CFO Seifert finds AMD's executive exit door, walks through it
Yet another leadership transition for Intel's only ARMless competitor
The personnel changes in AMD's executive suites continue with the resignation of the company's CFO, Thomas Seifert, on Monday.
"Seifert's departure is not based on any disagreement over the company's accounting principles or practices, or financial statement disclosures," the company assured investors in a statement  announcing Seifert's departure to "pursue other opportunities."
Assurances aside, AMD's stock was down nearly 13 per cent in after-hours trading following the announcement.
Seifert joined AMD in 2009, and handled the company's CEO duties in the interim between the departure  of then-CEO Dirk Meyer in January 2011 and the arrival  of Rory Read, former Lenovo COO, as the company's new president and CEO that August.
Meyer, by the way, was followed out the door  in February 2011 by chief operations and administrative officer Robert Rivet and corporate strategist Marty Seyer.
Other changes followed. The general manager of AMD's Product Group, Rick Bergman, left  in September to "pursue a new opportunity," IBM/Apple/Cisco wanderer Mark Papermaster joined  AMD as CTO the following month, and head marketeer and ex-Sunner Nigel Dessau found the exit  two days before last Christmas.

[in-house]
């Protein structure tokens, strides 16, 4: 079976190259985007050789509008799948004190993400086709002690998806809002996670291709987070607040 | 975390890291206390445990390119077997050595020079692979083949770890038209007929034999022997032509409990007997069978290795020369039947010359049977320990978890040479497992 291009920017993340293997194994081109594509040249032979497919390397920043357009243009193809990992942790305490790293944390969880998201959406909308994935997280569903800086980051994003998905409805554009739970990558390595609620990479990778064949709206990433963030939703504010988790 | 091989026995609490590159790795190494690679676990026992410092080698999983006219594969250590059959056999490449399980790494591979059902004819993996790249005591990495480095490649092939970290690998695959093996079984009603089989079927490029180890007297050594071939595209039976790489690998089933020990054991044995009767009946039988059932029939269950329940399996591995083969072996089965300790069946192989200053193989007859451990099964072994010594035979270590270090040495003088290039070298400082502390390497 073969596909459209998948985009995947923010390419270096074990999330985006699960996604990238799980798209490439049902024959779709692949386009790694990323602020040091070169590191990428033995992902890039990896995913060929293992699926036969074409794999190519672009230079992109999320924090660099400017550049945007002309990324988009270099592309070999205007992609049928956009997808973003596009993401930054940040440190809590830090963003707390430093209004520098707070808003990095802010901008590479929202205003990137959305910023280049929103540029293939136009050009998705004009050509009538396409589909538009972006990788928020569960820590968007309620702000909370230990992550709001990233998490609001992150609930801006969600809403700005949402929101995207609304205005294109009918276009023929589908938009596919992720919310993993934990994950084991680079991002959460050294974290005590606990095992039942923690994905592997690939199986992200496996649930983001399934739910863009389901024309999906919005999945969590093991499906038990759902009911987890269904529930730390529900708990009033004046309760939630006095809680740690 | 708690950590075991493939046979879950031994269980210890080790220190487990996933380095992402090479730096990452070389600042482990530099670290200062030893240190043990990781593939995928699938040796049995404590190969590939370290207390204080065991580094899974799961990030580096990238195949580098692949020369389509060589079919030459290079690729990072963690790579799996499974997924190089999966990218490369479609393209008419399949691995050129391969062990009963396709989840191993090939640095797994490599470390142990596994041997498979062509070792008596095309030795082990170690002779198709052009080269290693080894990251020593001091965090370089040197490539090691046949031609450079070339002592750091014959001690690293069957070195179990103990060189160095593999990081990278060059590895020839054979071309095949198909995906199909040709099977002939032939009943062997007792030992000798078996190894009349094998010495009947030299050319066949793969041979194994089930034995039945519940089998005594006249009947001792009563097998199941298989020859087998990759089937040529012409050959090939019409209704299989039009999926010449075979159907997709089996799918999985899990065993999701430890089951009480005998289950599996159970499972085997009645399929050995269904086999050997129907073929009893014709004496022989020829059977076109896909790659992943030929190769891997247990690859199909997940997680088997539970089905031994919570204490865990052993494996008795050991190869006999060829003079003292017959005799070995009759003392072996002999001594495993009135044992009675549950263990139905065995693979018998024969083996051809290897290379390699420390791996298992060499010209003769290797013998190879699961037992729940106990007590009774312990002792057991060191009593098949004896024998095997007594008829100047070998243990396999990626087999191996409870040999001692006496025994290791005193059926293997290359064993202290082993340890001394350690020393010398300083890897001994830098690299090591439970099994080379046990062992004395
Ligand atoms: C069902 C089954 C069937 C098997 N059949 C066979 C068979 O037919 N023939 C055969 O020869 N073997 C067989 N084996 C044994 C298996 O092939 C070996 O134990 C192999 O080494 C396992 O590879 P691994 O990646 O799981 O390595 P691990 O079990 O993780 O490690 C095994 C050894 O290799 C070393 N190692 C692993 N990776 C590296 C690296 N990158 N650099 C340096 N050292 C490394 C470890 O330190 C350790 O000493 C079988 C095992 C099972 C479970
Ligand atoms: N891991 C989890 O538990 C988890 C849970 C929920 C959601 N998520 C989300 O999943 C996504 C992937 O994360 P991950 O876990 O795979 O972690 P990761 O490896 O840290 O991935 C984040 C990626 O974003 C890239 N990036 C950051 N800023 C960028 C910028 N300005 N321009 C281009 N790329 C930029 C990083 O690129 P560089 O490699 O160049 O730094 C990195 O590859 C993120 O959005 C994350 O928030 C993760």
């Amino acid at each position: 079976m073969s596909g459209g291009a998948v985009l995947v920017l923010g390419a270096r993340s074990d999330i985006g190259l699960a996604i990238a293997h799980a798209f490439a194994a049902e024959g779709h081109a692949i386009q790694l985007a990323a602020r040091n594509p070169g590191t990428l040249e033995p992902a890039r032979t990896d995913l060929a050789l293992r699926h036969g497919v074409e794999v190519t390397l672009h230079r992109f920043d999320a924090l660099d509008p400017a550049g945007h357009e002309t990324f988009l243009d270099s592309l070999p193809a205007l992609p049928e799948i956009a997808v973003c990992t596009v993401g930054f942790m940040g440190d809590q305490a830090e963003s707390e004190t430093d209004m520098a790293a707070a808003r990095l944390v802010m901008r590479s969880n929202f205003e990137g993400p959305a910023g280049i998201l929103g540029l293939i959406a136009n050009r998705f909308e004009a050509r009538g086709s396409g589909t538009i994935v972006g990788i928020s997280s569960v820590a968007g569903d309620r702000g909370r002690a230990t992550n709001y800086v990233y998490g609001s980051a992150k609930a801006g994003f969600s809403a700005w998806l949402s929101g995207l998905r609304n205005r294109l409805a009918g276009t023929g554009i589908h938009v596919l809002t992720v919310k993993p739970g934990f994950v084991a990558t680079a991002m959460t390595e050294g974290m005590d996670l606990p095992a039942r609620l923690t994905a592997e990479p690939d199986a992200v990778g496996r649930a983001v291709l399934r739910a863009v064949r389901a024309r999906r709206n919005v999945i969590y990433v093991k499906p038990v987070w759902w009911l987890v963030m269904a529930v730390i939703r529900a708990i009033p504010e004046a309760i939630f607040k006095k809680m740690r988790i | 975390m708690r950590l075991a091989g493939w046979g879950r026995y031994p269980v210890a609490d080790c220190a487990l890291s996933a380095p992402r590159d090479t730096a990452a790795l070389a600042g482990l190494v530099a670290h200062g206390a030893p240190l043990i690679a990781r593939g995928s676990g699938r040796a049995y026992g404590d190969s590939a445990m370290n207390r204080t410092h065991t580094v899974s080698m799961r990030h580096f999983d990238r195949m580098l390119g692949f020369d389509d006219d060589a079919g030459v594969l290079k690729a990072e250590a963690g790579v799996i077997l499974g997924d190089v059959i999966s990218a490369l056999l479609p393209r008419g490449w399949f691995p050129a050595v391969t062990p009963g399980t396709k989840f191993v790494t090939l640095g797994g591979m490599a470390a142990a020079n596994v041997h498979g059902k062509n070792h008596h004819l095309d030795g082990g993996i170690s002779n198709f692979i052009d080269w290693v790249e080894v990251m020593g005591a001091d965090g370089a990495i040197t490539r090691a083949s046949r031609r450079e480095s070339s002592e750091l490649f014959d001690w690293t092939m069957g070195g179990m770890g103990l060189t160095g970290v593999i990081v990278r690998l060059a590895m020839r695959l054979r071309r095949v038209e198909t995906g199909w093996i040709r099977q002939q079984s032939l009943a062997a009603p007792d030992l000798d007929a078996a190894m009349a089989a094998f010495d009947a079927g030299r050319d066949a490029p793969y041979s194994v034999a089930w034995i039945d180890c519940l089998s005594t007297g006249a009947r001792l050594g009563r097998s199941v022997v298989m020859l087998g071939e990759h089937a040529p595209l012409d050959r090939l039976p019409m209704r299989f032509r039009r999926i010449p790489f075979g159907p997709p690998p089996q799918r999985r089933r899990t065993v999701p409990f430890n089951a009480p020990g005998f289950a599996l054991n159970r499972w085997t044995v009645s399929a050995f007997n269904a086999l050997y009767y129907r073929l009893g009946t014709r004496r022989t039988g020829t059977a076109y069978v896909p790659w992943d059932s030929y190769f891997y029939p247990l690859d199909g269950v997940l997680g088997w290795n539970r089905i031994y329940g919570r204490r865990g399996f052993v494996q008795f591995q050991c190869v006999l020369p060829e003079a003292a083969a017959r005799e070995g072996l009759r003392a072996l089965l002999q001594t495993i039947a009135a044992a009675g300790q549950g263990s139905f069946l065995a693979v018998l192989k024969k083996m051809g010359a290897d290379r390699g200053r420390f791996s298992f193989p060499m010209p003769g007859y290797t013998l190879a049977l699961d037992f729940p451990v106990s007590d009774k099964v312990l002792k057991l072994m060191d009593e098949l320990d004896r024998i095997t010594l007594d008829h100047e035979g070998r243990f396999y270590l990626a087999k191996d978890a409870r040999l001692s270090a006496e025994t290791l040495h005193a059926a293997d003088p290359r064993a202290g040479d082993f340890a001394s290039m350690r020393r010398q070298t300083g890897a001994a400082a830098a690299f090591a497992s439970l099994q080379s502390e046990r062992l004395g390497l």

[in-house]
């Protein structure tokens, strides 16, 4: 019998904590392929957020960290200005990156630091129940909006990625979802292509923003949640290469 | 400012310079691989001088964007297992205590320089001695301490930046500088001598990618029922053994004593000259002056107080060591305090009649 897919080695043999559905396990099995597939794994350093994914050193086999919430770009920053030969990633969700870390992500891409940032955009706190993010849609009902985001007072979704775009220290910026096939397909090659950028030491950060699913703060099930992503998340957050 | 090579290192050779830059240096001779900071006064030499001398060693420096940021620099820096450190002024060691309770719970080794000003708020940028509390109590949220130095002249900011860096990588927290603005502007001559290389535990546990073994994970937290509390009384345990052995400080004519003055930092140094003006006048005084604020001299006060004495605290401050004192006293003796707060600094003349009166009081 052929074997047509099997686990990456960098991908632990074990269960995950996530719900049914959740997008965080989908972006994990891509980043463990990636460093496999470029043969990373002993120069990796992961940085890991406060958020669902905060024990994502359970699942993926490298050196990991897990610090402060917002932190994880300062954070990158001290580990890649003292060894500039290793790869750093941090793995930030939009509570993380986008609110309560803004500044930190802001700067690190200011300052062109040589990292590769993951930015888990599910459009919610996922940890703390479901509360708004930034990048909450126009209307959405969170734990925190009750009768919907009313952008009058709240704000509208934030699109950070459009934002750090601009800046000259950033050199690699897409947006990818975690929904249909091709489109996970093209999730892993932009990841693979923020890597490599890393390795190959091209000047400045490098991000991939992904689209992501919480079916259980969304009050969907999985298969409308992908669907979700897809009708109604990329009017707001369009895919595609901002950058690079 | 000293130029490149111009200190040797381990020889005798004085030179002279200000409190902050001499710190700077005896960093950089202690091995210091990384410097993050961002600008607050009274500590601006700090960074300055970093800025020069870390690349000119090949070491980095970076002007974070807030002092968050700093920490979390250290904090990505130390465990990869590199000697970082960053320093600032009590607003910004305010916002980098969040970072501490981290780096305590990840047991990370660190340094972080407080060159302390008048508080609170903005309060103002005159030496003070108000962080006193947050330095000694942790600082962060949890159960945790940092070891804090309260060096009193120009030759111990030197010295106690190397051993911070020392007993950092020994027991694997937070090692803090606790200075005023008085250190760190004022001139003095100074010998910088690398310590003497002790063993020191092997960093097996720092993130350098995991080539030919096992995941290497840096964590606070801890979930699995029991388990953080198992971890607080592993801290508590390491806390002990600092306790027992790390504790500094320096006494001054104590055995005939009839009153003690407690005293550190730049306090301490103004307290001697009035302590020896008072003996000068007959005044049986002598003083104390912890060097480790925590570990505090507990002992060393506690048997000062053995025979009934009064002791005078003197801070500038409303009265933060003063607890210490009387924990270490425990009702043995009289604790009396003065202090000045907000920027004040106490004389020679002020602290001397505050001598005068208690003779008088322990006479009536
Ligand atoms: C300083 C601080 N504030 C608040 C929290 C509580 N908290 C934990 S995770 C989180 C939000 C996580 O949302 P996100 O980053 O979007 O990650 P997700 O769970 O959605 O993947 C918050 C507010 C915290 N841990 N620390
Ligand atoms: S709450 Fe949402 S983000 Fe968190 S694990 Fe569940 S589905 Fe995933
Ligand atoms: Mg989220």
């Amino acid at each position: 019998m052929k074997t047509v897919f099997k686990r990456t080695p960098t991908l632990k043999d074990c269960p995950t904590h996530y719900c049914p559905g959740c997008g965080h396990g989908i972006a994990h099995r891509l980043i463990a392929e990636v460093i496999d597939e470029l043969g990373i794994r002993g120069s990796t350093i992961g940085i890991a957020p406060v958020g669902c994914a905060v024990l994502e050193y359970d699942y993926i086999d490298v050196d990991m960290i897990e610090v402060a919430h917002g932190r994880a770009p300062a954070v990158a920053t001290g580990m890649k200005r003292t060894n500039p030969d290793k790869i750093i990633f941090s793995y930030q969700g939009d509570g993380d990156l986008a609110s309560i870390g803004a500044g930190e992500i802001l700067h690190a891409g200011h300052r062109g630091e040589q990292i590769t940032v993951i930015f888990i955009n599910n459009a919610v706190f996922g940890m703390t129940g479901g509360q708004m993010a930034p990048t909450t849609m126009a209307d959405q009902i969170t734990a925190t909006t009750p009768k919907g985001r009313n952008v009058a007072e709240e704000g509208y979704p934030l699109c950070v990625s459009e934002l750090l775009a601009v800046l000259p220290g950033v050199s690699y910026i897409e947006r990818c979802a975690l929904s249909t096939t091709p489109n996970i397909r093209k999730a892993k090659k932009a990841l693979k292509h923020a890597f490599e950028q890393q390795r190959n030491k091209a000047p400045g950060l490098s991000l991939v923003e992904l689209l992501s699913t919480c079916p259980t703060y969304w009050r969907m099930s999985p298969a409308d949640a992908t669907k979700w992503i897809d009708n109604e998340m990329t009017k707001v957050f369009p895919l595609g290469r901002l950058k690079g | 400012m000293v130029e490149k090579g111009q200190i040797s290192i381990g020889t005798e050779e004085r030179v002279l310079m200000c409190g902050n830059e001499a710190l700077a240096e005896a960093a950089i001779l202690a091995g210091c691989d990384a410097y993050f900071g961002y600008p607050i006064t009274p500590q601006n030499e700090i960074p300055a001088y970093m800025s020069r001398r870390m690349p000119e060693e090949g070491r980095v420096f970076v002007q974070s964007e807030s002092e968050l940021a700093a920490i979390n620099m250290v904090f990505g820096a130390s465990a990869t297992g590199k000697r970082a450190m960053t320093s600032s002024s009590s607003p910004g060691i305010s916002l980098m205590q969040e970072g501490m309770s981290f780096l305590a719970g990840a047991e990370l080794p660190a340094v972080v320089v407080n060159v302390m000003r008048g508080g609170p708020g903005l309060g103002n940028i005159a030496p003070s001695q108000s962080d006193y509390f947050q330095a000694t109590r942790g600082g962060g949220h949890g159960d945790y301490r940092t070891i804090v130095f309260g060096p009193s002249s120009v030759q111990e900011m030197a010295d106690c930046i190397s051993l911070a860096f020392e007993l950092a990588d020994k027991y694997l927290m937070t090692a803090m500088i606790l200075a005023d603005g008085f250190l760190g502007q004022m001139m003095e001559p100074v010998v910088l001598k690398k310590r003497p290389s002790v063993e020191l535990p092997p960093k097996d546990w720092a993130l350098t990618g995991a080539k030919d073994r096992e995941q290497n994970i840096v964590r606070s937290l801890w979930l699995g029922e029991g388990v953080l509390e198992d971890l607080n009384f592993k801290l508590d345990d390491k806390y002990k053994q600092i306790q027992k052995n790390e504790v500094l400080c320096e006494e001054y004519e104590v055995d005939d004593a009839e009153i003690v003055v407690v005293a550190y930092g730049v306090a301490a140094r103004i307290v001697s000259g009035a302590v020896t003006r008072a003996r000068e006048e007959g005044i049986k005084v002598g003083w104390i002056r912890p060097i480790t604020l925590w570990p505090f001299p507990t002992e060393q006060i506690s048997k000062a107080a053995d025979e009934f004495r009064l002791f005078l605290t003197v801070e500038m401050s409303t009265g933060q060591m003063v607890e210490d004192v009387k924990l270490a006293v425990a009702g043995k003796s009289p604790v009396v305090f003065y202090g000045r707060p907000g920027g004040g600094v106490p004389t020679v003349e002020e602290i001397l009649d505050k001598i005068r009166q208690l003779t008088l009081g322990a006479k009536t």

Also in December, Read hired Lisa Su, late of IBM and Freescale, to head up AMD's then-new Global Business Units division, and in January of this year he recruited  Rajan Naik away from his management consultancy gig at McKinsey & Co. to be his new corporate strategist.
Read's most recent hire – at least at the loftier levels of AMD's engineering hierarchy – was Jim Keller, who he snatched from Apple  to be the chief architect of AMD's microprocessor cores, working under Papermaster.
And now CFO Siefert is gone, to be replaced on an interim basis by Devinder Kumar, who is currently AMD's corporate controller and a 28-year veteran of the last surviving Intel competitor.
One Reg hack reported hearing rumblings among some chipheads at the recently concluded Intel Developer Forum that Seifert was holding AMD back, and that unless he left, the company would remain stalled.
We'll now watch to see if they were right, and if the good ship AMD can continue to right itself. ®